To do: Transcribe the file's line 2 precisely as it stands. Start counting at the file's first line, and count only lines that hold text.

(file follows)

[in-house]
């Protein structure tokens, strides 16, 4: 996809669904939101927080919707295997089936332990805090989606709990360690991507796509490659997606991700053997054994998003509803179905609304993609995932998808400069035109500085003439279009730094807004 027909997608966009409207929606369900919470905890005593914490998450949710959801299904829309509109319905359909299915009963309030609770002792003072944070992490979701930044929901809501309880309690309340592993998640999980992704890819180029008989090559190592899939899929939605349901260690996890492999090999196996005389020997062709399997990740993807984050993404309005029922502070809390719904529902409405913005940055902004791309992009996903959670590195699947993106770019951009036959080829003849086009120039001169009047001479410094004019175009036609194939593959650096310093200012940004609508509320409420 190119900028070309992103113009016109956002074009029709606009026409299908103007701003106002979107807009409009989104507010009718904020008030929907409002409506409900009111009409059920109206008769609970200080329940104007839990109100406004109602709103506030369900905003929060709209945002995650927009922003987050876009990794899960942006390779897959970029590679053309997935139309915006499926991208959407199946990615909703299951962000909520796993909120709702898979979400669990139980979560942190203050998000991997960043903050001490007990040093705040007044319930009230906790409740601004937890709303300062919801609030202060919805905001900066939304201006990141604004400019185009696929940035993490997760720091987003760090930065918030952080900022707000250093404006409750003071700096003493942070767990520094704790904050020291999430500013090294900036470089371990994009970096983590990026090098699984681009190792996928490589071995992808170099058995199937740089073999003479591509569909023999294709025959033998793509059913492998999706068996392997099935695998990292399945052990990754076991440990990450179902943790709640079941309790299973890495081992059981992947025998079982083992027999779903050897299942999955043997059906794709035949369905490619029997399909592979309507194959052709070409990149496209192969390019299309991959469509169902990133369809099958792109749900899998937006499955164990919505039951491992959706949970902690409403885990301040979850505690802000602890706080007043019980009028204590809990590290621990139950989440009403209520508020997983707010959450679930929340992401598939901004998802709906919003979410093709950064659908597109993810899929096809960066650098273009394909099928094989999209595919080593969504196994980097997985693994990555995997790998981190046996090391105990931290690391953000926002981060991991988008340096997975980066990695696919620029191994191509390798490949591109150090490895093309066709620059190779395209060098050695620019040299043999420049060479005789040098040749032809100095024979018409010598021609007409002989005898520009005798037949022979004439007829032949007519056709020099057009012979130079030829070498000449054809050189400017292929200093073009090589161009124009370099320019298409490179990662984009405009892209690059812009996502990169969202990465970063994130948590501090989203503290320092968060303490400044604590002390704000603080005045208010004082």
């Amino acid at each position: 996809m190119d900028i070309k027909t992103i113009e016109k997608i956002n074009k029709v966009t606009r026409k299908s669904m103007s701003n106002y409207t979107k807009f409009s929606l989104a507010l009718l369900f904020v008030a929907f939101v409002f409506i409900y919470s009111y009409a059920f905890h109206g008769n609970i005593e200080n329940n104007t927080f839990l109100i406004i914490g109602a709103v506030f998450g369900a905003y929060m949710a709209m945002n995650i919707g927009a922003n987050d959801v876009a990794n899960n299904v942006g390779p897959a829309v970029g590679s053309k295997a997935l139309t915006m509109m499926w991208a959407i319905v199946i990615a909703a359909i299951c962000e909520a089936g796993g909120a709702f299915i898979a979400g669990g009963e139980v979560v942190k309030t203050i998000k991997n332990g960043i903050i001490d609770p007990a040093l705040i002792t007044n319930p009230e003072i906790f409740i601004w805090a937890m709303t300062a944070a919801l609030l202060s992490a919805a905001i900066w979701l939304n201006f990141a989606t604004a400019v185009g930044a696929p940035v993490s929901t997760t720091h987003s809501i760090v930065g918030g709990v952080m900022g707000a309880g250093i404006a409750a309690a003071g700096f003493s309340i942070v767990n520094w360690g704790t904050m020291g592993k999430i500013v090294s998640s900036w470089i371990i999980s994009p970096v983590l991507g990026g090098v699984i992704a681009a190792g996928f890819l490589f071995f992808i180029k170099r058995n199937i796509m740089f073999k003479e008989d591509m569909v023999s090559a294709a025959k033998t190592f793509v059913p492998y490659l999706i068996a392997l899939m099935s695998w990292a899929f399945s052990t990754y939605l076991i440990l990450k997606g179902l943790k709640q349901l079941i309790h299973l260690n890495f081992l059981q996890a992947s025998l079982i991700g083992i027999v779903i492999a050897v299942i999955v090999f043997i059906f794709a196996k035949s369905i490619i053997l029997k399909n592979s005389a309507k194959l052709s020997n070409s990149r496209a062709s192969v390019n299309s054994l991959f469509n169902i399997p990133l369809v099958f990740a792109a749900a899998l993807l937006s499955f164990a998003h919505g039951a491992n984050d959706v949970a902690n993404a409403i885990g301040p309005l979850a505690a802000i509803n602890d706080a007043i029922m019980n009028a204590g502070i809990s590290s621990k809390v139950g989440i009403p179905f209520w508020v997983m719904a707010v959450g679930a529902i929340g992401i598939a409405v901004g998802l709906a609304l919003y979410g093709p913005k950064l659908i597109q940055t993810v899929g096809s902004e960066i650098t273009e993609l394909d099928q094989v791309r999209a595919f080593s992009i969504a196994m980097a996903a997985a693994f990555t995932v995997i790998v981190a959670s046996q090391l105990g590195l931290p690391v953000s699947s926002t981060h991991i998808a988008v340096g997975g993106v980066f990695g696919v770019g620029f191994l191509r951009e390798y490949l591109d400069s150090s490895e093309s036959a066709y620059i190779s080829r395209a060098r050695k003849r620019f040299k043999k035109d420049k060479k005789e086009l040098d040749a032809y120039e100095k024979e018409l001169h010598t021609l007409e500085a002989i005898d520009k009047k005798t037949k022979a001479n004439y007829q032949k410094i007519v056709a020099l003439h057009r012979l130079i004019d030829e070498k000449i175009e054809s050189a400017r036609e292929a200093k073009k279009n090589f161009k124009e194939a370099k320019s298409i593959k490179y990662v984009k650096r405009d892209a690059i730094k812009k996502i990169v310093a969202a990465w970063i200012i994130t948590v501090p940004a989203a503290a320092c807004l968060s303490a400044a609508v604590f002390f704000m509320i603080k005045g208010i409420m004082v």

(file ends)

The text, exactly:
């Protein structure tokens, strides 16, 4: 996809669904939101927080919707295997089936332990805090989606709990360690991507796509490659997606991700053997054994998003509803179905609304993609995932998808400069035109500085003439279009730094807004 027909997608966009409207929606369900919470905890005593914490998450949710959801299904829309509109319905359909299915009963309030609770002792003072944070992490979701930044929901809501309880309690309340592993998640999980992704890819180029008989090559190592899939899929939605349901260690996890492999090999196996005389020997062709399997990740993807984050993404309005029922502070809390719904529902409405913005940055902004791309992009996903959670590195699947993106770019951009036959080829003849086009120039001169009047001479410094004019175009036609194939593959650096310093200012940004609508509320409420 190119900028070309992103113009016109956002074009029709606009026409299908103007701003106002979107807009409009989104507010009718904020008030929907409002409506409900009111009409059920109206008769609970200080329940104007839990109100406004109602709103506030369900905003929060709209945002995650927009922003987050876009990794899960942006390779897959970029590679053309997935139309915006499926991208959407199946990615909703299951962000909520796993909120709702898979979400669990139980979560942190203050998000991997960043903050001490007990040093705040007044319930009230906790409740601004937890709303300062919801609030202060919805905001900066939304201006990141604004400019185009696929940035993490997760720091987003760090930065918030952080900022707000250093404006409750003071700096003493942070767990520094704790904050020291999430500013090294900036470089371990994009970096983590990026090098699984681009190792996928490589071995992808170099058995199937740089073999003479591509569909023999294709025959033998793509059913492998999706068996392997099935695998990292399945052990990754076991440990990450179902943790709640079941309790299973890495081992059981992947025998079982083992027999779903050897299942999955043997059906794709035949369905490619029997399909592979309507194959052709070409990149496209192969390019299309991959469509169902990133369809099958792109749900899998937006499955164990919505039951491992959706949970902690409403885990301040979850505690802000602890706080007043019980009028204590809990590290621990139950989440009403209520508020997983707010959450679930929340992401598939901004998802709906919003979410093709950064659908597109993810899929096809960066650098273009394909099928094989999209595919080593969504196994980097997985693994990555995997790998981190046996090391105990931290690391953000926002981060991991988008340096997975980066990695696919620029191994191509390798490949591109150090490895093309066709620059190779395209060098050695620019040299043999420049060479005789040098040749032809100095024979018409010598021609007409002989005898520009005798037949022979004439007829032949007519056709020099057009012979130079030829070498000449054809050189400017292929200093073009090589161009124009370099320019298409490179990662984009405009892209690059812009996502990169969202990465970063994130948590501090989203503290320092968060303490400044604590002390704000603080005045208010004082």